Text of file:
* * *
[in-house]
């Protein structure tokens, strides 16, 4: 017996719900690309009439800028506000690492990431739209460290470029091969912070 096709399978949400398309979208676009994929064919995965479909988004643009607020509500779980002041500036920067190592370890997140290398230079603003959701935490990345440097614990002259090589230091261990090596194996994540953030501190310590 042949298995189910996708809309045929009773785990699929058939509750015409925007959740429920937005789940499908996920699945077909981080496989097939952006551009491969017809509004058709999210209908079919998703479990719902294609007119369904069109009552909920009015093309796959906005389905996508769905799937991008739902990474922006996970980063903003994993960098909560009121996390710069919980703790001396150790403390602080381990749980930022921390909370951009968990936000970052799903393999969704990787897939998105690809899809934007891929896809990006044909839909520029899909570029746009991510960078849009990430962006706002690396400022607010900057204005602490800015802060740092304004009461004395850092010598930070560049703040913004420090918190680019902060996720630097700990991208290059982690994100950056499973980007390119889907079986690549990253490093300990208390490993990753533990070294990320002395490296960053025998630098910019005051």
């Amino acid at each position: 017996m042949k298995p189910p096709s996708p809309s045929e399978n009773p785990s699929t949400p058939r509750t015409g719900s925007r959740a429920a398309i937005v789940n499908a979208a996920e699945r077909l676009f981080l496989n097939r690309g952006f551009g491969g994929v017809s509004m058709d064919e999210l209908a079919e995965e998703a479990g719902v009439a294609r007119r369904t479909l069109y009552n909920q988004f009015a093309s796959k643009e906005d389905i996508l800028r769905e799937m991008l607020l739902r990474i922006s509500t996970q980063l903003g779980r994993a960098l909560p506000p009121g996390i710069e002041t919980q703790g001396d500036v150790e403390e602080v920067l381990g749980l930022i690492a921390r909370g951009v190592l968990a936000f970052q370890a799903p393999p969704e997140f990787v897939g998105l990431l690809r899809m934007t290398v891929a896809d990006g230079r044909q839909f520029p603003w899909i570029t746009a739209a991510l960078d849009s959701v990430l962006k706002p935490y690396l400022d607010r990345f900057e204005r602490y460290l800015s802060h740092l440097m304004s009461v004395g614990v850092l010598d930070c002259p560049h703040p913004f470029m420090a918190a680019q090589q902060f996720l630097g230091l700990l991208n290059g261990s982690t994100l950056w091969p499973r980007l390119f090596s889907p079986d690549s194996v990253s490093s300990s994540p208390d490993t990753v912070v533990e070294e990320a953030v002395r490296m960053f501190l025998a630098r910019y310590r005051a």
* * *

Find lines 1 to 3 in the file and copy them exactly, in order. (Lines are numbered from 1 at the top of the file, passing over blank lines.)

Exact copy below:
[in-house]
């Protein structure tokens, strides 16, 4: 017996719900690309009439800028506000690492990431739209460290470029091969912070 096709399978949400398309979208676009994929064919995965479909988004643009607020509500779980002041500036920067190592370890997140290398230079603003959701935490990345440097614990002259090589230091261990090596194996994540953030501190310590 042949298995189910996708809309045929009773785990699929058939509750015409925007959740429920937005789940499908996920699945077909981080496989097939952006551009491969017809509004058709999210209908079919998703479990719902294609007119369904069109009552909920009015093309796959906005389905996508769905799937991008739902990474922006996970980063903003994993960098909560009121996390710069919980703790001396150790403390602080381990749980930022921390909370951009968990936000970052799903393999969704990787897939998105690809899809934007891929896809990006044909839909520029899909570029746009991510960078849009990430962006706002690396400022607010900057204005602490800015802060740092304004009461004395850092010598930070560049703040913004420090918190680019902060996720630097700990991208290059982690994100950056499973980007390119889907079986690549990253490093300990208390490993990753533990070294990320002395490296960053025998630098910019005051």
């Amino acid at each position: 017996m042949k298995p189910p096709s996708p809309s045929e399978n009773p785990s699929t949400p058939r509750t015409g719900s925007r959740a429920a398309i937005v789940n499908a979208a996920e699945r077909l676009f981080l496989n097939r690309g952006f551009g491969g994929v017809s509004m058709d064919e999210l209908a079919e995965e998703a479990g719902v009439a294609r007119r369904t479909l069109y009552n909920q988004f009015a093309s796959k643009e906005d389905i996508l800028r769905e799937m991008l607020l739902r990474i922006s509500t996970q980063l903003g779980r994993a960098l909560p506000p009121g996390i710069e002041t919980q703790g001396d500036v150790e403390e602080v920067l381990g749980l930022i690492a921390r909370g951009v190592l968990a936000f970052q370890a799903p393999p969704e997140f990787v897939g998105l990431l690809r899809m934007t290398v891929a896809d990006g230079r044909q839909f520029p603003w899909i570029t746009a739209a991510l960078d849009s959701v990430l962006k706002p935490y690396l400022d607010r990345f900057e204005r602490y460290l800015s802060h740092l440097m304004s009461v004395g614990v850092l010598d930070c002259p560049h703040p913004f470029m420090a918190a680019q090589q902060f996720l630097g230091l700990l991208n290059g261990s982690t994100l950056w091969p499973r980007l390119f090596s889907p079986d690549s194996v990253s490093s300990s994540p208390d490993t990753v912070v533990e070294e990320a953030v002395r490296m960053f501190l025998a630098r910019y310590r005051a």